Shelly Hanson lost her fight with cancer in October 2015 but she was so appreciative of the kindness Rhino's showed her and her mom, she asked for donations to be sent to Rhino's in lieu of flowers at her funeral.

Rhino's has always had a laser focused mission: the recipient has to have cancer and they have to be from River Falls. Kindness and cancer, however, don't abide by city limits.

Todd Hess is from Hudson and five years ago he had a malignant tumor in his hip. His doctors said he should have a goal to just be able to walk again.

"My goal wasn't just to walk again," said Hess. "My goal was to be in a deer stand."

Vier was a friend of Todd's and this time Rhino's gift went outside the city limits. Once again, the more one gives; the more one receives. Hess is not only back in a deer stand, he's dearly standing up for Rhino's, helping raise funds through Hudson Hockey and Hudson business donations.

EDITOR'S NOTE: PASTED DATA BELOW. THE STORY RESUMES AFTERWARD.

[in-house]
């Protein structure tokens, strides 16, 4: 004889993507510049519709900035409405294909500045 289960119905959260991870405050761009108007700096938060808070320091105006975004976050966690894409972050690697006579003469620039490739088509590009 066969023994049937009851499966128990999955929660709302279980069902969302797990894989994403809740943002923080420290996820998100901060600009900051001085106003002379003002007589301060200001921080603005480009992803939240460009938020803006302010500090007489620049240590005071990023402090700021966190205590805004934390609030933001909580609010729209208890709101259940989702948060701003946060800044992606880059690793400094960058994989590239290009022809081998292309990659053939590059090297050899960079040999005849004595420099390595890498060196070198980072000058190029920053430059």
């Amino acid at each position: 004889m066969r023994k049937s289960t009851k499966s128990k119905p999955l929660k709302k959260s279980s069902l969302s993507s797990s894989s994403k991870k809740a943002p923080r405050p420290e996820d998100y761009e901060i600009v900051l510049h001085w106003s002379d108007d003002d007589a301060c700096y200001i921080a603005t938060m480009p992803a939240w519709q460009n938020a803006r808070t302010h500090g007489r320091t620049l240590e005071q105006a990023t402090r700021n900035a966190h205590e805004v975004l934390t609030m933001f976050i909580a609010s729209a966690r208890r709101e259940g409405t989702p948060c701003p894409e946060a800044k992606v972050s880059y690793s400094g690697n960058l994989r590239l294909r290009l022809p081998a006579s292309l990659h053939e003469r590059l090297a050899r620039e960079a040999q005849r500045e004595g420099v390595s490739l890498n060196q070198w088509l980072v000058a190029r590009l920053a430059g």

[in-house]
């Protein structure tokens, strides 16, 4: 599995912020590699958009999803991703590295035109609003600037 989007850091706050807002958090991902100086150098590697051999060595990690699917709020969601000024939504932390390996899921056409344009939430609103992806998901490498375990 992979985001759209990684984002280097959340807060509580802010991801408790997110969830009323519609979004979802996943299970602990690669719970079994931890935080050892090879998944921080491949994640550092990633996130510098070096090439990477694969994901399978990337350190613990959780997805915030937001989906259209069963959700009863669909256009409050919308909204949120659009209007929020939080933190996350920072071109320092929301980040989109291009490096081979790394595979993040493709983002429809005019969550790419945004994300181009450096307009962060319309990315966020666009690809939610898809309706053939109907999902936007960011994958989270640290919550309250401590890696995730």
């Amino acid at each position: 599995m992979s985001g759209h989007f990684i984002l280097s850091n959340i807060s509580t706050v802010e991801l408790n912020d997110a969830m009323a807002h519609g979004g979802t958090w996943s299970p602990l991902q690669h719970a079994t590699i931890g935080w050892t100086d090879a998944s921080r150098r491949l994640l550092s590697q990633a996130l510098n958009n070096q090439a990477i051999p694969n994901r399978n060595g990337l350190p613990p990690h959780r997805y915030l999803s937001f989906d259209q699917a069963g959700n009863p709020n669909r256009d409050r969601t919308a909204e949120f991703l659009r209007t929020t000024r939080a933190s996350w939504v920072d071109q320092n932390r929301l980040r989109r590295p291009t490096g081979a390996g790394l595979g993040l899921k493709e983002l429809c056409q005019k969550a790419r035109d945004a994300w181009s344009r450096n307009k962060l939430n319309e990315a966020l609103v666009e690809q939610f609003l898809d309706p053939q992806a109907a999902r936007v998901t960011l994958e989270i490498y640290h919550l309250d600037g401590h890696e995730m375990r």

"I'm not a doctor and I can't cure cancer," said Hess. "But Rhino's helped me out and I can help my community out, too, so that's what I want to do."

Hess said, "To me, Rhino's is the best organization and it's right under everybody's noses and nobody knows about it. These are our neighbors."

The Rhino's Foundation currently supports cancer patients in River Falls, Hudson, and now, Prescott. The same Rhino's Golf Tournament that flopped in 2006 with 40 people, well, the infusion of kindness has "kind of" flip-flopped this. If you'd like to play in the 2018 tourney, you'd better let them know soon because it maxed-out at 190 golfers last year (rhinosfoundation.org).

As "Wonder" author R.J. Palacio also says, "Everyone deserves a standing ovation because we all overcometh the world."

It's the time of year to say "thank you" and give a standing ovation to the Rhino's Foundation; truly a River Falls' "Wonder."